By the time employees start returning from the Christmas break, the payroll department should already be working on getting W-2 forms to staff members before the end of January. This is crunch time for payroll departments, given the amount of work that has to be done between the end of December and January 31. Moreover, it is important that things be done correctly and on time.

In an effort to ensure employers comply with the law, the federal government has instituted penalties for filing W-2s incorrectly or late. Those penalties were raised in 2015; they are set to rise again in 2018 and 2019. As an employer, you cannot afford to be either late or wrong. Get the payroll and HR staff working on things now so that you are not caught off guard come January.

  • Higher Penalties for 2018

Higher penalty amounts for 2018 apply to all W-2 forms for the 2017 tax year to be filed in January of 2018. The basic penalty for a late or incorrect W-2 is $260 per return. Additional penalties (this is not an exhaustive list) include:

  • Maximum basic penalty – $3,218,500
  • Maximum basic penalty for small businesses – $1,072,500
  • Corrected W-2 within 30 days – $50 per return
  • Corrected W-2 after 30 days but prior to August 1 – $100 per return.

Note that there are maximum penalties for corrected W-2 forms for both small businesses and their larger counterparts. For 2019, some of the penalties will be increasing yet again. For example, the basic penalty will rise $10 per return. Penalties for individual corrected W-2s will not be going up in 2019; maximum penalties for multiple W-2 corrections will.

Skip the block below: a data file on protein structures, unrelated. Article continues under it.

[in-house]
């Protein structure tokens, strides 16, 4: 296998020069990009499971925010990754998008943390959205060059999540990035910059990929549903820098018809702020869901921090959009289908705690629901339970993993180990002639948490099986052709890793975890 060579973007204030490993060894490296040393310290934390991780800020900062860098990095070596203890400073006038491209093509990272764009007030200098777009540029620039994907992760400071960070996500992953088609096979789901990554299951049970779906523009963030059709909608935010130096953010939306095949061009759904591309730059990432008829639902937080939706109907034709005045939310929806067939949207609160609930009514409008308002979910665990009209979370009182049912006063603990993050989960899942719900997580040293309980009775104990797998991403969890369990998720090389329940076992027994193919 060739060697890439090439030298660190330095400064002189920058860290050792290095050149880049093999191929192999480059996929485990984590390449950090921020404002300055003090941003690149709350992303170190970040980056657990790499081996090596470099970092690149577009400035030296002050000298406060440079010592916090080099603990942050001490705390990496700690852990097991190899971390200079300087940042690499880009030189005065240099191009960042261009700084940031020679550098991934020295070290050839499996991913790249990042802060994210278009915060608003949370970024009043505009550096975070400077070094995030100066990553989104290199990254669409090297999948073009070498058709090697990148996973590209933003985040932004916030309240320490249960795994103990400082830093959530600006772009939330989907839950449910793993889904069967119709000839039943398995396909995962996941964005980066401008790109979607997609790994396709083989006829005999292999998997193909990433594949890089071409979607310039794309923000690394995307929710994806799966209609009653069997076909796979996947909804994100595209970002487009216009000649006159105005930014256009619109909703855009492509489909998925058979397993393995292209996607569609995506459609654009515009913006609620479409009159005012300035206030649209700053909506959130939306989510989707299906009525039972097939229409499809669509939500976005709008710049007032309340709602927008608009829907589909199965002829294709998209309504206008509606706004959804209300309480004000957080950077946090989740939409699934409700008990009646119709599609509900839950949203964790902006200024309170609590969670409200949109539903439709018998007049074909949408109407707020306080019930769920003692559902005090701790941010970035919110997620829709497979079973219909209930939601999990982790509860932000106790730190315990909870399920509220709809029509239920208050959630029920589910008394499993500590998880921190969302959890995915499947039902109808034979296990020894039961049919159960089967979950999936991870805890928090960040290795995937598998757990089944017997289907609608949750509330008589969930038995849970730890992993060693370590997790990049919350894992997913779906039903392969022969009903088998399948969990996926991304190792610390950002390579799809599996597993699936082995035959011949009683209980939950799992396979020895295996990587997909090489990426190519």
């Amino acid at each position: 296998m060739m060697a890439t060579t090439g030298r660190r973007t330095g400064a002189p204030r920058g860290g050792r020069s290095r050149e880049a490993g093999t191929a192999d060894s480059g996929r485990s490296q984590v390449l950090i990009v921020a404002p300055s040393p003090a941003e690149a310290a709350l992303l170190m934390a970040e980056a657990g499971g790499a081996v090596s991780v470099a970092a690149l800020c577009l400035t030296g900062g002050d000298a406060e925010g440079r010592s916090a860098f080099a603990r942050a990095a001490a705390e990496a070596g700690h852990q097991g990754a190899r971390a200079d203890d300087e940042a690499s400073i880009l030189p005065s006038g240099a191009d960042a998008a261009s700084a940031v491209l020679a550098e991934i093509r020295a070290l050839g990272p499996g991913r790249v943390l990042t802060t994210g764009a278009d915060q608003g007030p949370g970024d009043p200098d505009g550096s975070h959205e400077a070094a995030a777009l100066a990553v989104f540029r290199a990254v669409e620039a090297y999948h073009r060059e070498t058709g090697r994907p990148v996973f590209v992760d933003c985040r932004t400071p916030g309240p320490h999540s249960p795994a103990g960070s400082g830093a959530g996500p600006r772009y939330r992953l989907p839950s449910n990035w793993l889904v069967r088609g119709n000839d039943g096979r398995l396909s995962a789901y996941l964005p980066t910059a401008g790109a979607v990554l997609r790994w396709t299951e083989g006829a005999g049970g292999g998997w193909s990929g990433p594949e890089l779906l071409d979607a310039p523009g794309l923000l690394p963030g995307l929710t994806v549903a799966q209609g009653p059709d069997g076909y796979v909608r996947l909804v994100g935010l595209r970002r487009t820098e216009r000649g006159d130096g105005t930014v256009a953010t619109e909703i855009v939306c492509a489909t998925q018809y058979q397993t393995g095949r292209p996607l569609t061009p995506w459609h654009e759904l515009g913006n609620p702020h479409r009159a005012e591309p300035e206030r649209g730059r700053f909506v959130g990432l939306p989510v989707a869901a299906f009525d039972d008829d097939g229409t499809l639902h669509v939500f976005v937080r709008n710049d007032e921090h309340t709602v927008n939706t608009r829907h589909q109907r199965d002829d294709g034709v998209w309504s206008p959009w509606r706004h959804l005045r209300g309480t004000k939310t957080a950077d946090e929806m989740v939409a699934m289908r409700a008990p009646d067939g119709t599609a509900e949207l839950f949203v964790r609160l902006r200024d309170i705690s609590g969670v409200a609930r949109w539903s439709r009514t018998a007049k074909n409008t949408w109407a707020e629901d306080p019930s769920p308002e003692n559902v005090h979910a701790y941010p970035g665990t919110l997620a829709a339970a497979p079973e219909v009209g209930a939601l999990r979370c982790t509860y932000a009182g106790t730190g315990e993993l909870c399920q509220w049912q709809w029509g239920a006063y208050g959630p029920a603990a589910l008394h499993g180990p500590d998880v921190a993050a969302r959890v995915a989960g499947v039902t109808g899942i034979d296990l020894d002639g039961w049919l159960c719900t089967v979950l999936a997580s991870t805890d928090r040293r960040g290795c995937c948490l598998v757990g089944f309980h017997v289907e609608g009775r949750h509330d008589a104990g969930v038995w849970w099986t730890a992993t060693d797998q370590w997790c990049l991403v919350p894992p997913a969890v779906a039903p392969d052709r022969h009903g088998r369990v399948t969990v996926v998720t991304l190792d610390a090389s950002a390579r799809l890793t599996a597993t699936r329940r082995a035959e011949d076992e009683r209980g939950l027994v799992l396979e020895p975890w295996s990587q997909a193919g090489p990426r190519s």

• Other Things to Know

Employers need to be mindful that W-2 forms must be filed with the Social Security Administration and given to employees no later than January 31. Furthermore, automatic extensions are no longer available to prevent W-2s from being late. Employers who need more time are required to file Form 8809 for a 30-day extension.

Next, the IRS does have some latitude when it comes to W-2 errors. Mistakes they deem inconsequential may be left to slide without penalties imposed. However, there is no hard and fast rule that defines inconsequential errors. The general rule states that inconsequential errors are those that do not prevent the IRS from using the form for its intended purpose. Such ambiguity suggests that it is best to avoid errors rather than relying on the IRS to classify mistakes as inconsequential.

  • What Can Be Done Now

The last thing payroll department need is to come back after the Christmas break and find themselves under the gun to get W-2 forms taken care of by the end of the month. Fortunately, there are things companies can do throughout late November and all of December to reduce the January workload.

First and foremost, December is an excellent time to get with staff members to ensure their personal information is correct. Employees should be verifying their legal names, addresses, and Social Security numbers. This is critical information for the W-2.

Next, the payroll department can go over payroll records to ensure all wage and tax withholding information is accurate. Where any inaccuracies are found, they should be corrected as soon as possible.

Of course, any company struggling with any aspect of payroll can contract with a payroll and benefits administration service provider like BenefitMall. America’s payroll services are very adept at handling W-2s. They are able to save a company a ton of trouble at one of the busiest times of the year.